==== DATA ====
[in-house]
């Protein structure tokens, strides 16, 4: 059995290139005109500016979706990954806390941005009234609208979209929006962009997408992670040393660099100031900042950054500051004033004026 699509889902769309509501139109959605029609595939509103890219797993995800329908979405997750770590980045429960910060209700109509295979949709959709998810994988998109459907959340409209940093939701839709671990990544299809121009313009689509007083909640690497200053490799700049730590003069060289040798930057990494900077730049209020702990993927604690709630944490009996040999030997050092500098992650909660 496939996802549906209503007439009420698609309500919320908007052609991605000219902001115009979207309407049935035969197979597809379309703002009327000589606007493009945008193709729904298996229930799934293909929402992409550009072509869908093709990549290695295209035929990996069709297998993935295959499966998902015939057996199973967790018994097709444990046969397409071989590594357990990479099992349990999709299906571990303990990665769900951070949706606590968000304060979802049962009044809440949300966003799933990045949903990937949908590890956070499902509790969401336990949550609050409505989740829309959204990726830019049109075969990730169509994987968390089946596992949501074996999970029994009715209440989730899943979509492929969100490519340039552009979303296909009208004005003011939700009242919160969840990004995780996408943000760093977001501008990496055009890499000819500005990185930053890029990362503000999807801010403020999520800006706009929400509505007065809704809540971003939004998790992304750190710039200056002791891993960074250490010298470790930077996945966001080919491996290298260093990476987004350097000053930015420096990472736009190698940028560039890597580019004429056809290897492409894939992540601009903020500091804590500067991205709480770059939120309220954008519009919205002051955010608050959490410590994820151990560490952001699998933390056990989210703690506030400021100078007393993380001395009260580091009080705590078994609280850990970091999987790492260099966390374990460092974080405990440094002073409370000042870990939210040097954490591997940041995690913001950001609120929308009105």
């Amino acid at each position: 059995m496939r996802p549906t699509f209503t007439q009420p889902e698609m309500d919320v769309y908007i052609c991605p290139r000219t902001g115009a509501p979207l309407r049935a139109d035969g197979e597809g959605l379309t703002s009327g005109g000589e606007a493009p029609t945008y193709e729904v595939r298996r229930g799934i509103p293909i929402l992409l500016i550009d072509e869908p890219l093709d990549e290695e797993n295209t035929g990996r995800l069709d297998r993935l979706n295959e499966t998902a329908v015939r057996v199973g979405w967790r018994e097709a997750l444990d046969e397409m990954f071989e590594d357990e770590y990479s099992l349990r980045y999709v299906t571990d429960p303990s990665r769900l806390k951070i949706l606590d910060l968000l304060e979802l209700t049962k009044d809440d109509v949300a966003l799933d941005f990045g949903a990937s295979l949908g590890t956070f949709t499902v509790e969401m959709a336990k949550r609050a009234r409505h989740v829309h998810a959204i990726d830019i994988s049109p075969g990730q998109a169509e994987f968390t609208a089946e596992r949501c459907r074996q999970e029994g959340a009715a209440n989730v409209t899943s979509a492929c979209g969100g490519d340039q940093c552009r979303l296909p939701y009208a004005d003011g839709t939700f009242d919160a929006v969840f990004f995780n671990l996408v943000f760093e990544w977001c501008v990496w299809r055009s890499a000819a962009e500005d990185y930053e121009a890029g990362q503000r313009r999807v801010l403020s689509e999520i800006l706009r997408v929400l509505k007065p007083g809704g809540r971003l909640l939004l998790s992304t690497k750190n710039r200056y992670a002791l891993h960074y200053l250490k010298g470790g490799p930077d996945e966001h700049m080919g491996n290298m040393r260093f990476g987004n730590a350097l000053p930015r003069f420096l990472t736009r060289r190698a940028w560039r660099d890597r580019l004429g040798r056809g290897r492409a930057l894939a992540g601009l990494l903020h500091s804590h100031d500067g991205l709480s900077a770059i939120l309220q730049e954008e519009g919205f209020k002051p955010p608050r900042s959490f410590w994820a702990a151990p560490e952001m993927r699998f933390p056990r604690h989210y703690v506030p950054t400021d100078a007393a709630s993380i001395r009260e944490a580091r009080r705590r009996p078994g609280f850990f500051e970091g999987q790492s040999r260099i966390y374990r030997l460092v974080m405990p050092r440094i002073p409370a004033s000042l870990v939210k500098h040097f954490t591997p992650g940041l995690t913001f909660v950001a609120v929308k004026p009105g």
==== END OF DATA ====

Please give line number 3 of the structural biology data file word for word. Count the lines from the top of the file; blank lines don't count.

């Amino acid at each position: 059995m496939r996802p549906t699509f209503t007439q009420p889902e698609m309500d919320v769309y908007i052609c991605p290139r000219t902001g115009a509501p979207l309407r049935a139109d035969g197979e597809g959605l379309t703002s009327g005109g000589e606007a493009p029609t945008y193709e729904v595939r298996r229930g799934i509103p293909i929402l992409l500016i550009d072509e869908p890219l093709d990549e290695e797993n295209t035929g990996r995800l069709d297998r993935l979706n295959e499966t998902a329908v015939r057996v199973g979405w967790r018994e097709a997750l444990d046969e397409m990954f071989e590594d357990e770590y990479s099992l349990r980045y999709v299906t571990d429960p303990s990665r769900l806390k951070i949706l606590d910060l968000l304060e979802l209700t049962k009044d809440d109509v949300a966003l799933d941005f990045g949903a990937s295979l949908g590890t956070f949709t499902v509790e969401m959709a336990k949550r609050a009234r409505h989740v829309h998810a959204i990726d830019i994988s049109p075969g990730q998109a169509e994987f968390t609208a089946e596992r949501c459907r074996q999970e029994g959340a009715a209440n989730v409209t899943s979509a492929c979209g969100g490519d340039q940093c552009r979303l296909p939701y009208a004005d003011g839709t939700f009242d919160a929006v969840f990004f995780n671990l996408v943000f760093e990544w977001c501008v990496w299809r055009s890499a000819a962009e500005d990185y930053e121009a890029g990362q503000r313009r999807v801010l403020s689509e999520i800006l706009r997408v929400l509505k007065p007083g809704g809540r971003l909640l939004l998790s992304t690497k750190n710039r200056y992670a002791l891993h960074y200053l250490k010298g470790g490799p930077d996945e966001h700049m080919g491996n290298m040393r260093f990476g987004n730590a350097l000053p930015r003069f420096l990472t736009r060289r190698a940028w560039r660099d890597r580019l004429g040798r056809g290897r492409a930057l894939a992540g601009l990494l903020h500091s804590h100031d500067g991205l709480s900077a770059i939120l309220q730049e954008e519009g919205f209020k002051p955010p608050r900042s959490f410590w994820a702990a151990p560490e952001m993927r699998f933390p056990r604690h989210y703690v506030p950054t400021d100078a007393a709630s993380i001395r009260e944490a580091r009080r705590r009996p078994g609280f850990f500051e970091g999987q790492s040999r260099i966390y374990r030997l460092v974080m405990p050092r440094i002073p409370a004033s000042l870990v939210k500098h040097f954490t591997p992650g940041l995690t913001f909660v950001a609120v929308k004026p009105g």